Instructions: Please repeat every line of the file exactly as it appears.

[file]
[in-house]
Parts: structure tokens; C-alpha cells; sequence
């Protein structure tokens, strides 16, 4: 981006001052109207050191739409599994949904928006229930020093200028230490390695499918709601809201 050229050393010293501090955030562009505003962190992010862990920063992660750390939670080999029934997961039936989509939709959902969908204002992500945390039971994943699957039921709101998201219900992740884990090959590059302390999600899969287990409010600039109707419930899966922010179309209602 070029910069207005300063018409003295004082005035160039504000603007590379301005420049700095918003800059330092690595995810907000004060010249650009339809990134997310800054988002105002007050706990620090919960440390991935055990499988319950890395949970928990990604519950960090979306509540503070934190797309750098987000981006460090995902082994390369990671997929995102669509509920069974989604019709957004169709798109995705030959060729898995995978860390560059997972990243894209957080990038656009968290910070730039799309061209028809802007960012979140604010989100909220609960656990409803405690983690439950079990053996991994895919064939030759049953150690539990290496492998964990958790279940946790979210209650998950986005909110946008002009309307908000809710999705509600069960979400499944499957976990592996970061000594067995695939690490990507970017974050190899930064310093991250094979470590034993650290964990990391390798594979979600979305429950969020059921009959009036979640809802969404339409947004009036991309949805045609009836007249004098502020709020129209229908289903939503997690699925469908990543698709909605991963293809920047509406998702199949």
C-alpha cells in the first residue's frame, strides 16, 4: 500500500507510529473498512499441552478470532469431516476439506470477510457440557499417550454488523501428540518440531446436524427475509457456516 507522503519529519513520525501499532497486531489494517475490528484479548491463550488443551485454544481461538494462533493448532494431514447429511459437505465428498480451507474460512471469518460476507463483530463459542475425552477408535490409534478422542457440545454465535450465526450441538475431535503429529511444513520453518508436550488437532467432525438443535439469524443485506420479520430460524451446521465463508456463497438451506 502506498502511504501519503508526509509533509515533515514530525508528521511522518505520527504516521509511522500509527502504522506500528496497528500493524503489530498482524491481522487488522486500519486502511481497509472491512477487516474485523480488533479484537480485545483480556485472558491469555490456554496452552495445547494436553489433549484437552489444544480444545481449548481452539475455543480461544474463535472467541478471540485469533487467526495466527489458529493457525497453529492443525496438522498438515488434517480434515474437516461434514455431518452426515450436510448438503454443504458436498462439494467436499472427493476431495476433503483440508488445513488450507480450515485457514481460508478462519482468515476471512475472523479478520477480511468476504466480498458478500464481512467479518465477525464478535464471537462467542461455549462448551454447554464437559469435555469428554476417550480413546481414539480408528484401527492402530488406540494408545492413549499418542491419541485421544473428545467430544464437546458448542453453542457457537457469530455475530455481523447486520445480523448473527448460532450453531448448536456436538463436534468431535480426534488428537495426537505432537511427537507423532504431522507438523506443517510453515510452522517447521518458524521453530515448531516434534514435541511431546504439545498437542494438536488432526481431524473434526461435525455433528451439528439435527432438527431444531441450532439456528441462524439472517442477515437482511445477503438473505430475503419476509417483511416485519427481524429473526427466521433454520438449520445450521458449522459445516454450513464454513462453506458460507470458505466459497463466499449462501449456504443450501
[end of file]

[in-house]
Parts: structure tokens; C-alpha cells; sequence
């Protein structure tokens, strides 16, 4: 981006001052109207050191739409599994949904928006229930020093200028230490390695499918709601809201 050229050393010293501090955030562009505003962190992010862990920063992660750390939670080999029934997961039936989509939709959902969908204002992500945390039971994943699957039921709101998201219900992740884990090959590059302390999600899969287990409010600039109707419930899966922010179309209602 070029910069207005300063018409003295004082005035160039504000603007590379301005420049700095918003800059330092690595995810907000004060010249650009339809990134997310800054988002105002007050706990620090919960440390991935055990499988319950890395949970928990990604519950960090979306509540503070934190797309750098987000981006460090995902082994390369990671997929995102669509509920069974989604019709957004169709798109995705030959060729898995995978860390560059997972990243894209957080990038656009968290910070730039799309061209028809802007960012979140604010989100909220609960656990409803405690983690439950079990053996991994895919064939030759049953150690539990290496492998964990958790279940946790979210209650998950986005909110946008002009309307908000809710999705509600069960979400499944499957976990592996970061000594067995695939690490990507970017974050190899930064310093991250094979470590034993650290964990990391390798594979979600979305429950969020059921009959009036979640809802969404339409947004009036991309949805045609009836007249004098502020709020129209229908289903939503997690699925469908990543698709909605991963293809920047509406998702199949």
C-alpha cells in the first residue's frame, strides 16, 4: 500500500507510529473498512499441552478470532469431516476439506470477510457440557499417550454488523501428540518440531446436524427475509457456516 507522503519529519513520525501499532497486531489494517475490528484479548491463550488443551485454544481461538494462533493448532494431514447429511459437505465428498480451507474460512471469518460476507463483530463459542475425552477408535490409534478422542457440545454465535450465526450441538475431535503429529511444513520453518508436550488437532467432525438443535439469524443485506420479520430460524451446521465463508456463497438451506 502506498502511504501519503508526509509533509515533515514530525508528521511522518505520527504516521509511522500509527502504522506500528496497528500493524503489530498482524491481522487488522486500519486502511481497509472491512477487516474485523480488533479484537480485545483480556485472558491469555490456554496452552495445547494436553489433549484437552489444544480444545481449548481452539475455543480461544474463535472467541478471540485469533487467526495466527489458529493457525497453529492443525496438522498438515488434517480434515474437516461434514455431518452426515450436510448438503454443504458436498462439494467436499472427493476431495476433503483440508488445513488450507480450515485457514481460508478462519482468515476471512475472523479478520477480511468476504466480498458478500464481512467479518465477525464478535464471537462467542461455549462448551454447554464437559469435555469428554476417550480413546481414539480408528484401527492402530488406540494408545492413549499418542491419541485421544473428545467430544464437546458448542453453542457457537457469530455475530455481523447486520445480523448473527448460532450453531448448536456436538463436534468431535480426534488428537495426537505432537511427537507423532504431522507438523506443517510453515510452522517447521518458524521453530515448531516434534514435541511431546504439545498437542494438536488432526481431524473434526461435525455433528451439528439435527432438527431444531441450532439456528441462524439472517442477515437482511445477503438473505430475503419476509417483511416485519427481524429473526427466521433454520438449520445450521458449522459445516454450513464454513462453506458460507470458505466459497463466499449462501449456504443450501